0900c15280051be5.jpg enlarge_icon.gifenlarge_tooltip.gif

Fig. Fig. 1: A common location for the receiver-drier unit and sight glass. It may also be located next to the front right shock tower


0900c15280051be6.jpg enlarge_icon.gifenlarge_tooltip.gif

Fig. Fig. 2: Oil streaks (A), constant bubbles (B), or foam (C) are indicators that the system is low on refrigerant


GAUGE SETS

See Figure 3
Generally described, this tool is a set of two gauges, a manifold and three hoses. By connecting the proper hoses to the car's system, the gauges can be used to "see'' the air conditioning system at work. Do not use the gauge set as a means for discharging the system.


0900c15280051be7.jpg enlarge_icon.gifenlarge_tooltip.gif

Fig. Fig. 3: An example of a common manifold gauge set


DISCHARGING, EVACUATING AND CHARGING

Discharging, evacuating and charging the air conditioning system must be performed by a properly trained and certified mechanic in a facility equipped with refrigerant recovery/recycling equipment that meets SAE standards

May 07, 2012 | 1993 Toyota Tercel

2 Answers

Hi have an 04 hyundai tiburon i dont know where to locate where to put freon for my aid condtioner


STEPS TO CHARGING YOUR CARS COOLING SYSTEM:

STEP 1) Look under the hood of you car on the left side of your cars engine. There should be two stainless steel lines coming from a stainless steel cylinder to your cars compressor. The two lines have plastic dust caps on them sometimes they are blue or black. Usally the black has the larger diameter tubing that runs between the evaporator and the compressor. This will be the port that you hook the refrigerant hose up to.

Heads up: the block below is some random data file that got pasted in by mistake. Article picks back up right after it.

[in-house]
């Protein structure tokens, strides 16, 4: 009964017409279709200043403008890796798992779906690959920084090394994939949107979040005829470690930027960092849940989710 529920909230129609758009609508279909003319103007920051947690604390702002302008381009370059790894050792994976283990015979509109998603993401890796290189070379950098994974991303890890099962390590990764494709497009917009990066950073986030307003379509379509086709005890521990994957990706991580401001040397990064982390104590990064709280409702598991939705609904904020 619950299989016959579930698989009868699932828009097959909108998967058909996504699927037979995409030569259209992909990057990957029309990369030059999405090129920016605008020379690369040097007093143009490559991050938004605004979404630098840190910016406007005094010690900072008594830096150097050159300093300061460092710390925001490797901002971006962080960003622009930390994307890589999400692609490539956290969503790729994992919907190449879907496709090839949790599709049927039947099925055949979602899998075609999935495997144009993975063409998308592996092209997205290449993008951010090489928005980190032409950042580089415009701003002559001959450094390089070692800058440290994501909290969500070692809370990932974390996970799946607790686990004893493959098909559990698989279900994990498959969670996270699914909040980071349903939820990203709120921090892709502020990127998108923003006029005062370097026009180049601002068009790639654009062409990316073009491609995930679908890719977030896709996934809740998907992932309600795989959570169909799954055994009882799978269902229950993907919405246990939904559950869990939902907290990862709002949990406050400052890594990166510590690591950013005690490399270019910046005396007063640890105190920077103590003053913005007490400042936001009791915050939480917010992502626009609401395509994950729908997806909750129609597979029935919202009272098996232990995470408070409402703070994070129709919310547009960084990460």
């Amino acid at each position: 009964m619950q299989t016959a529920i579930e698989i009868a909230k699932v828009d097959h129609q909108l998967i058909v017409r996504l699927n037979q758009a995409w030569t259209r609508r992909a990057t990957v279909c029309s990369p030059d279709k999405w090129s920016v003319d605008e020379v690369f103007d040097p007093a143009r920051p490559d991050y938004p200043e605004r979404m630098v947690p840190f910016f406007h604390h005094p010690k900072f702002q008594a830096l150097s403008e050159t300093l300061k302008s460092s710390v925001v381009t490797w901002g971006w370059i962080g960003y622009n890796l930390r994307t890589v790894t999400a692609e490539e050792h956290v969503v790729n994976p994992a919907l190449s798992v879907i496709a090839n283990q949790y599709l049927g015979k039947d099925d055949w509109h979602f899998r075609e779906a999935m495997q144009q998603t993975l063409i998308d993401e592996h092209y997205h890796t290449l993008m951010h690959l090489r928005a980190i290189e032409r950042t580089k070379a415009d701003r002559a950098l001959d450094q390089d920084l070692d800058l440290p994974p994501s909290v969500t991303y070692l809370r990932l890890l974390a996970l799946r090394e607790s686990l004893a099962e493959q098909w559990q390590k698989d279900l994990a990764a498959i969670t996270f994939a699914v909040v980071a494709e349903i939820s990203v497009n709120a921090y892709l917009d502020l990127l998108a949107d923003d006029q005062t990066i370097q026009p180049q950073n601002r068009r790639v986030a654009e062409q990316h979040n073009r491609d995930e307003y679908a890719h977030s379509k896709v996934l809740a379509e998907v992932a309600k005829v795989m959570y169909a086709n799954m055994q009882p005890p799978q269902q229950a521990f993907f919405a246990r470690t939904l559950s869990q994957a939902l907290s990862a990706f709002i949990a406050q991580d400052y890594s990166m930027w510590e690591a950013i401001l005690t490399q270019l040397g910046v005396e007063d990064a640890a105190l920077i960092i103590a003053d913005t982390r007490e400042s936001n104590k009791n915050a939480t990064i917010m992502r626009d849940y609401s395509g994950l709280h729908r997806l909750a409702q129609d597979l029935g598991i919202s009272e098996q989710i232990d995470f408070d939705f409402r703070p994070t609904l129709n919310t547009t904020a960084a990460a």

STEP 2) Start your cars engine after you have secured the hose hook up to the air conditioner line port. Once the cars engine is running, turn your cars AC on to Max cool. Shake the can of coolant well. The gauge on the can of coolant should read in the blue but if it is in the green your air conditioners pressure will be between 0-25 pounds per square inch. This means you will have to add refrigerant to the compressor.

If your cars air conditioner pressure is in the blue. The system has the proper amount of refrigerant and you do not need to add. If the gauge reads in the yellow you may want to seek professional help because refrigerant is not what is wrong with the unit and is probably something more technical and most likely something that you do not want to attempt to do on your own. The red on the gauge means do not add any refrigerant at all and to seek professional help.

STEP 3) If the pressure of your air conditioning system is in the green it means it is safe to add the refrigerant. You should wait for your air conditioning compressor to switch on before squeezing the trigger to add the coolant. When the compressor switches off then release the trigger and repeat until your pressure gauge on the coolant can says that the coolant is in the proper range. If the needle on the gauge is in the top part of the blue you have successfully charged your cars air conditioning unit.

STEP 4) Release the attachment from the tubing port and replace the dust cap back in it's proper place and you are done. The cars air should be cool and your compressor should cut off and on less often. If problems persist you should consult a mechanic or someone that has experience with air conditioning systems.